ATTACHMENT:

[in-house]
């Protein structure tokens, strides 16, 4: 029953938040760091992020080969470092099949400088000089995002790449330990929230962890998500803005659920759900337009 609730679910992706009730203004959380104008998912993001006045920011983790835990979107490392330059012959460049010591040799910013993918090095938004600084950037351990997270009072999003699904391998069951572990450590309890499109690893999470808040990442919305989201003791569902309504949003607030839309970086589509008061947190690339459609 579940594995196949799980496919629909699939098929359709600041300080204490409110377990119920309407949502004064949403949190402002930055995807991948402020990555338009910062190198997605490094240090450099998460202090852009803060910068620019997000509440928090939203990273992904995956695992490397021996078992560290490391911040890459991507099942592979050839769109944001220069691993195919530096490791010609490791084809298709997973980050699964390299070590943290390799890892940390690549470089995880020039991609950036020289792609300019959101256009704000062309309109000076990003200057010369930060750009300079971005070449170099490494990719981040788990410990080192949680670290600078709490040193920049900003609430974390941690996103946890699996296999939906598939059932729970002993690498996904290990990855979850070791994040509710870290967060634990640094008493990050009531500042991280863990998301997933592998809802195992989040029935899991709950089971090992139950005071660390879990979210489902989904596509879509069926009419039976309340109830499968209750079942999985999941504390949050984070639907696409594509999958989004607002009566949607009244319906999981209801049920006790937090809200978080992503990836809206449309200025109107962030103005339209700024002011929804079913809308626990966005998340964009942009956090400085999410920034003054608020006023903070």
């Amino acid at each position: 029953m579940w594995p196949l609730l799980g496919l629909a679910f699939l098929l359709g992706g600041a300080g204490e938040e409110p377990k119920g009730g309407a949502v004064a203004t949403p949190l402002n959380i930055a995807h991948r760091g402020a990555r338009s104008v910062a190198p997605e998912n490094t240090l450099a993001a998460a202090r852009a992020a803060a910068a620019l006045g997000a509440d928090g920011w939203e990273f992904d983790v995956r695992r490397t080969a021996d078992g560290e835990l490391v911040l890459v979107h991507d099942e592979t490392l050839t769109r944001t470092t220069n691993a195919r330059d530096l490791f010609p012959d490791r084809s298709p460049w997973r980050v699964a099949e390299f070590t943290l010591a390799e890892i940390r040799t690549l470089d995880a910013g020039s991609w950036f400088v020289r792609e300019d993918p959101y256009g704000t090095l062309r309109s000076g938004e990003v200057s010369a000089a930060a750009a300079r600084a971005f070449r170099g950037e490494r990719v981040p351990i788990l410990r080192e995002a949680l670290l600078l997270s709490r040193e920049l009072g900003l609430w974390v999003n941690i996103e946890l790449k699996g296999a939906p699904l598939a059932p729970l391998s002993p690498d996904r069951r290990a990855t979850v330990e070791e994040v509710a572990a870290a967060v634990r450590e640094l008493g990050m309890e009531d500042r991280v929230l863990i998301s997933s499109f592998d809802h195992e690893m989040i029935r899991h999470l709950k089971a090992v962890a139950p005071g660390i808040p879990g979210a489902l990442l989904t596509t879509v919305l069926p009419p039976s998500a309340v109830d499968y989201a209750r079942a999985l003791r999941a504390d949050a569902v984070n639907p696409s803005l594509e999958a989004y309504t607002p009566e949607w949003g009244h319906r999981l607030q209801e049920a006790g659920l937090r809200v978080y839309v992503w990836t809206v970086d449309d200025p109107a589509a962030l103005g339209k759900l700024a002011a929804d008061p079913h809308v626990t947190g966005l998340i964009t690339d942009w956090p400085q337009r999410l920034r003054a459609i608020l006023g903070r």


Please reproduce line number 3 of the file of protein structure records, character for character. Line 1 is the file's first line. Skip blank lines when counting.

């Amino acid at each position: 029953m579940w594995p196949l609730l799980g496919l629909a679910f699939l098929l359709g992706g600041a300080g204490e938040e409110p377990k119920g009730g309407a949502v004064a203004t949403p949190l402002n959380i930055a995807h991948r760091g402020a990555r338009s104008v910062a190198p997605e998912n490094t240090l450099a993001a998460a202090r852009a992020a803060a910068a620019l006045g997000a509440d928090g920011w939203e990273f992904d983790v995956r695992r490397t080969a021996d078992g560290e835990l490391v911040l890459v979107h991507d099942e592979t490392l050839t769109r944001t470092t220069n691993a195919r330059d530096l490791f010609p012959d490791r084809s298709p460049w997973r980050v699964a099949e390299f070590t943290l010591a390799e890892i940390r040799t690549l470089d995880a910013g020039s991609w950036f400088v020289r792609e300019d993918p959101y256009g704000t090095l062309r309109s000076g938004e990003v200057s010369a000089a930060a750009a300079r600084a971005f070449r170099g950037e490494r990719v981040p351990i788990l410990r080192e995002a949680l670290l600078l997270s709490r040193e920049l009072g900003l609430w974390v999003n941690i996103e946890l790449k699996g296999a939906p699904l598939a059932p729970l391998s002993p690498d996904r069951r290990a990855t979850v330990e070791e994040v509710a572990a870290a967060v634990r450590e640094l008493g990050m309890e009531d500042r991280v929230l863990i998301s997933s499109f592998d809802h195992e690893m989040i029935r899991h999470l709950k089971a090992v962890a139950p005071g660390i808040p879990g979210a489902l990442l989904t596509t879509v919305l069926p009419p039976s998500a309340v109830d499968y989201a209750r079942a999985l003791r999941a504390d949050a569902v984070n639907p696409s803005l594509e999958a989004y309504t607002p009566e949607w949003g009244h319906r999981l607030q209801e049920a006790g659920l937090r809200v978080y839309v992503w990836t809206v970086d449309d200025p109107a589509a962030l103005g339209k759900l700024a002011a929804d008061p079913h809308v626990t947190g966005l998340i964009t690339d942009w956090p400085q337009r999410l920034r003054a459609i608020l006023g903070r």